Tung Oil vs Linseed Oil | Which is Better? | 2021

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Tung Oil vs Linseed Oil

Selecting the right finish for wood is crucial if you want to ensure your material of choice is protected for as long as possible. A decent finish not only provides wood with a protective layer, it can also enhance the natural beauty of the material. Tung oil and linseed oil are two readily available options for those looking to protect and improve the appearance of wood.

Need some help deciding on which oil is the right product for your project? Below, we break down the key differences between tung oil and linseed oil to help you choose the right finish for your needs.

Tung Oil Explained

Tung oil is an affordable and readily available choice of finish for those looking to protect wood. This plant-based solution is easily absorbed into most varieties of wood, meaning you won’t have to worry about applying countless coats to ensure a desirable finish. Tung oil also dries pretty quickly, with the final finish looking close to what you might expect from a conventional varnish or lacquer.

If you’re searching for an oil to be used on external wood, tung oil is a great option. This plant-based oil boasts superb water resistance. Once tung oil has completely dried, it provides an almost impermeable barrier that will prevent moisture from setting in. This ensures that mould growth never gains a foothold.

It also prevents wood from softening over time. Tung oil also has an attractive honey-yellow hue that greatly enhances the appearance of most woods. The most natural tung oils should be semi-clear in appearance, imbuing the wood it is applied to with a subtle amber character once it has dried.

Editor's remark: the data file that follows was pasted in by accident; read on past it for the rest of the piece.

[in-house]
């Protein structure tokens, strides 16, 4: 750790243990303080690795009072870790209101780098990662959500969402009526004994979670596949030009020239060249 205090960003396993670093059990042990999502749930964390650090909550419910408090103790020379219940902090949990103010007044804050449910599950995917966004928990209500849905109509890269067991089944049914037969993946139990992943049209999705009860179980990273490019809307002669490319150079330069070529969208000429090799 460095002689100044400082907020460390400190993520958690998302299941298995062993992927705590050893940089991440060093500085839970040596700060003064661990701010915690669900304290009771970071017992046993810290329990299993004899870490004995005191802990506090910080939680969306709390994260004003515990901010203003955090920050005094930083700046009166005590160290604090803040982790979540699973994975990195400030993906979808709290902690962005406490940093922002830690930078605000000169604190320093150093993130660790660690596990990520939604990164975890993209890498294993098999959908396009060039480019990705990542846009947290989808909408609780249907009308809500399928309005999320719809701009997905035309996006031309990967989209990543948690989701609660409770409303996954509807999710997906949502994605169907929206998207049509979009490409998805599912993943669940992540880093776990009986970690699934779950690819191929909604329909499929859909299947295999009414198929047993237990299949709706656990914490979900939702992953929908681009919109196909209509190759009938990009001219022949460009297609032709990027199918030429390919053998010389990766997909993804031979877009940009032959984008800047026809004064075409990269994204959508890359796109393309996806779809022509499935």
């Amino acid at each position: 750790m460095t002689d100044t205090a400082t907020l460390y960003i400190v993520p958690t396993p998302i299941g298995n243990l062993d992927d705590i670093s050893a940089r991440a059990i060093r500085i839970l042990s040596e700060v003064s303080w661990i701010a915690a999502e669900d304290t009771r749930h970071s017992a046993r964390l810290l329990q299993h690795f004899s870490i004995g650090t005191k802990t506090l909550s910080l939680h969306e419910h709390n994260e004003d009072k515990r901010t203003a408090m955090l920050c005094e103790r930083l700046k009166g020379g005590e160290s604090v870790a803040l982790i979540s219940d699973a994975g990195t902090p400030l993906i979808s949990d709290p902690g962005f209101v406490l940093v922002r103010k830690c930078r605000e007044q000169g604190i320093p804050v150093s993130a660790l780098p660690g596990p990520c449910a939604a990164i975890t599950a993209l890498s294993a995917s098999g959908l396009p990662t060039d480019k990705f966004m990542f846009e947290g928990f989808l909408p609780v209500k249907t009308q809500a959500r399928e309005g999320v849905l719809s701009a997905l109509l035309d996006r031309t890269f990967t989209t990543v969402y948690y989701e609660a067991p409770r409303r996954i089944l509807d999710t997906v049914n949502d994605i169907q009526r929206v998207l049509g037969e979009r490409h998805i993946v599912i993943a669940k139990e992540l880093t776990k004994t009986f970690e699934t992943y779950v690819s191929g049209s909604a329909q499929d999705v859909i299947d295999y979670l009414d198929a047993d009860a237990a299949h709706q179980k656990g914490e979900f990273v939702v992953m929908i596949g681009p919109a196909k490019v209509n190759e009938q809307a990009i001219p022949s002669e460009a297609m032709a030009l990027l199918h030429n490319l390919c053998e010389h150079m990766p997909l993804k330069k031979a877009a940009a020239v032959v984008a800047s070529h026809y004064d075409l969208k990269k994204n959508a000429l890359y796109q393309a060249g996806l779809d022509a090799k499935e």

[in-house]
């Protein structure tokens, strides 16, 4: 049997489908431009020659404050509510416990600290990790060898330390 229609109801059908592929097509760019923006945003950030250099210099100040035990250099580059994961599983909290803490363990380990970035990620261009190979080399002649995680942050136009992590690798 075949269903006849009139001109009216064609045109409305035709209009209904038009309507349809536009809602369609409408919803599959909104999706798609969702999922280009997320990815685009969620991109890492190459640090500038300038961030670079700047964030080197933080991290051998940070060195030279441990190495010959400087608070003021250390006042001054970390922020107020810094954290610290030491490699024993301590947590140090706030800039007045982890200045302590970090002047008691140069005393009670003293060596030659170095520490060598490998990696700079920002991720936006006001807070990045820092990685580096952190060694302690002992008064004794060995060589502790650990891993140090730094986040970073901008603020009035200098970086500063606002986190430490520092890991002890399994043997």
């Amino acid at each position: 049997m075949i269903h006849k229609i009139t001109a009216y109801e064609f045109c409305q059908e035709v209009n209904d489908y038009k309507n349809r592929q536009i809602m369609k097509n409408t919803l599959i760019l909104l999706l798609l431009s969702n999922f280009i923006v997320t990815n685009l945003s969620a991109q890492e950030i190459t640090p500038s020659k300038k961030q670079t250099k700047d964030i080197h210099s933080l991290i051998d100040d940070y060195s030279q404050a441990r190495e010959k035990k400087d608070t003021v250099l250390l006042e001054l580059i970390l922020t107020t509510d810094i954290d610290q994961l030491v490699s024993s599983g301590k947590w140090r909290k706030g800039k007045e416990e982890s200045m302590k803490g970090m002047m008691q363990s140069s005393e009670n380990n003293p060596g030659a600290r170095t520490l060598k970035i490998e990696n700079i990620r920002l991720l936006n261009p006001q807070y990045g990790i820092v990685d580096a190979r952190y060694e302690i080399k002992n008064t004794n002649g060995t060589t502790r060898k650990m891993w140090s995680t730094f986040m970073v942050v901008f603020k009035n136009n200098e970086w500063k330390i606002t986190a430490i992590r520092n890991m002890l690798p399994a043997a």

There are a couple of drawbacks to using tung oil. For starters, the best tung oil products tend to be on the expensive side. If you only need a finish for a small project, the overall cost of your project will be minimal. However, if you intend to apply a generous finish to a large surface area, the cost can quickly stack up.

Applying tung oil can also be fairly time-consuming. Unlike linseed oil, which usually only requires a few coats to be applied to wood, tung oil often requires five or more individual coats. If you want the best possible results, you’ll also need to invest considerably more time when it comes to sanding and preparing your wood prior to applying tung oil.

Linseed Oil Explained

If you’re searching for a fast-drying finish that delivers spectacular results, linseed oil is definitely something to consider. When applied properly, linseed oil absorbs readily into wood and provides an incredibly durable finish. Not only will linseed oil protect against moisture, it will also minimise damage from scuffs and scratches. Linseed oil also tends to deliver a satin sheen after application. This can revive the appearance of the most tired piece of wood with relatively little effort.

Linseed oil is also quick and easy to apply. You’ll only need to apply a few coats to ensure a great finish. If you’re using boiled linseed oil, you can also expect fast-drying results. In fact, a single coat of boiled linseed oil can dry in as little as a few hours. Another major benefit of linseed oil is that it can be applied to a broad range of woods. Regardless of the original condition or colour of the wood you are working with, you can expect noticeable improvements after minimal application and effort.

Linseed oil isn’t without its drawbacks. Unlike tung oil, linseed oil is not intended for external use, rendering it useless for reviving old garden furniture or decking. Although a coating of linseed oil will provide you with a reliable waterproof barrier, it won’t hold up against constant exposure to rain and sunlight. Another downside of linseed oil is that it is prone to fading. After initial application, you’ll be able to enjoy a noticeable golden hue. However, this will inevitably fade to a darker shade.

The Verdict

Linseed oil has some definite advantages. It’s easy to apply and dries incredibly quickly. However, it won’t hold up against the elements, meaning it’s not ideal for use with outdoor furniture and wood that is regularly exposed to the elements. Tung oil, although expensive, is by far the better choice.

It’s fairly easy to apply and dries quickly, somewhat negating the multiple layers you’ll need to apply to achieve desirable results. It also enhances wood with a beautifully warm character, while the overall finish is far more durable than what you can expect from linseed oil.

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